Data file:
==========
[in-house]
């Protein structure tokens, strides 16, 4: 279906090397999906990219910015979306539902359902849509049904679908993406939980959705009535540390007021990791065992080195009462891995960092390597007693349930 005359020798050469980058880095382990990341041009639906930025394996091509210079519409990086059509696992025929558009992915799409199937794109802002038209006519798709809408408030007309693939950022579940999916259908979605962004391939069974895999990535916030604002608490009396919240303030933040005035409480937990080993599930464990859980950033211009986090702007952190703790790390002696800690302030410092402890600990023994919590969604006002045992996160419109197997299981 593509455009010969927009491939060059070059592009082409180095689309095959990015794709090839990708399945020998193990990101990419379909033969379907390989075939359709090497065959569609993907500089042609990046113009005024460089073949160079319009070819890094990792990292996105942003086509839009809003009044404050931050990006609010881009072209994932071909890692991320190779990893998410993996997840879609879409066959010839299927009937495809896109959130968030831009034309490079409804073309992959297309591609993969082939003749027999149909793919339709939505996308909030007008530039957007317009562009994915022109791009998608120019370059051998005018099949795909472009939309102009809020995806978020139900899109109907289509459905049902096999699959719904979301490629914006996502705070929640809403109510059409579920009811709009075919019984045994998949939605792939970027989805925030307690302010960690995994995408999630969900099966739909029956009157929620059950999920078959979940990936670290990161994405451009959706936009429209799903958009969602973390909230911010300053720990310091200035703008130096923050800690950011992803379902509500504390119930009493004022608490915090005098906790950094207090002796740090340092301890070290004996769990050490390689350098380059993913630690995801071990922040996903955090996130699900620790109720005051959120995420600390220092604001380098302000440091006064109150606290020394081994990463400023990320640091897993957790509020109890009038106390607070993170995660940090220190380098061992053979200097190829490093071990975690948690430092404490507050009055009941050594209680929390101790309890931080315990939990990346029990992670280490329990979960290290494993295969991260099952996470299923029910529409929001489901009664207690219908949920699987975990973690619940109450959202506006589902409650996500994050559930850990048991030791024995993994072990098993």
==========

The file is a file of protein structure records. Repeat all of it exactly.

[in-house]
């Protein structure tokens, strides 16, 4: 279906090397999906990219910015979306539902359902849509049904679908993406939980959705009535540390007021990791065992080195009462891995960092390597007693349930 005359020798050469980058880095382990990341041009639906930025394996091509210079519409990086059509696992025929558009992915799409199937794109802002038209006519798709809408408030007309693939950022579940999916259908979605962004391939069974895999990535916030604002608490009396919240303030933040005035409480937990080993599930464990859980950033211009986090702007952190703790790390002696800690302030410092402890600990023994919590969604006002045992996160419109197997299981 593509455009010969927009491939060059070059592009082409180095689309095959990015794709090839990708399945020998193990990101990419379909033969379907390989075939359709090497065959569609993907500089042609990046113009005024460089073949160079319009070819890094990792990292996105942003086509839009809003009044404050931050990006609010881009072209994932071909890692991320190779990893998410993996997840879609879409066959010839299927009937495809896109959130968030831009034309490079409804073309992959297309591609993969082939003749027999149909793919339709939505996308909030007008530039957007317009562009994915022109791009998608120019370059051998005018099949795909472009939309102009809020995806978020139900899109109907289509459905049902096999699959719904979301490629914006996502705070929640809403109510059409579920009811709009075919019984045994998949939605792939970027989805925030307690302010960690995994995408999630969900099966739909029956009157929620059950999920078959979940990936670290990161994405451009959706936009429209799903958009969602973390909230911010300053720990310091200035703008130096923050800690950011992803379902509500504390119930009493004022608490915090005098906790950094207090002796740090340092301890070290004996769990050490390689350098380059993913630690995801071990922040996903955090996130699900620790109720005051959120995420600390220092604001380098302000440091006064109150606290020394081994990463400023990320640091897993957790509020109890009038106390607070993170995660940090220190380098061992053979200097190829490093071990975690948690430092404490507050009055009941050594209680929390101790309890931080315990939990990346029990992670280490329990979960290290494993295969991260099952996470299923029910529409929001489901009664207690219908949920699987975990973690619940109450959202506006589902409650996500994050559930850990048991030791024995993994072990098993």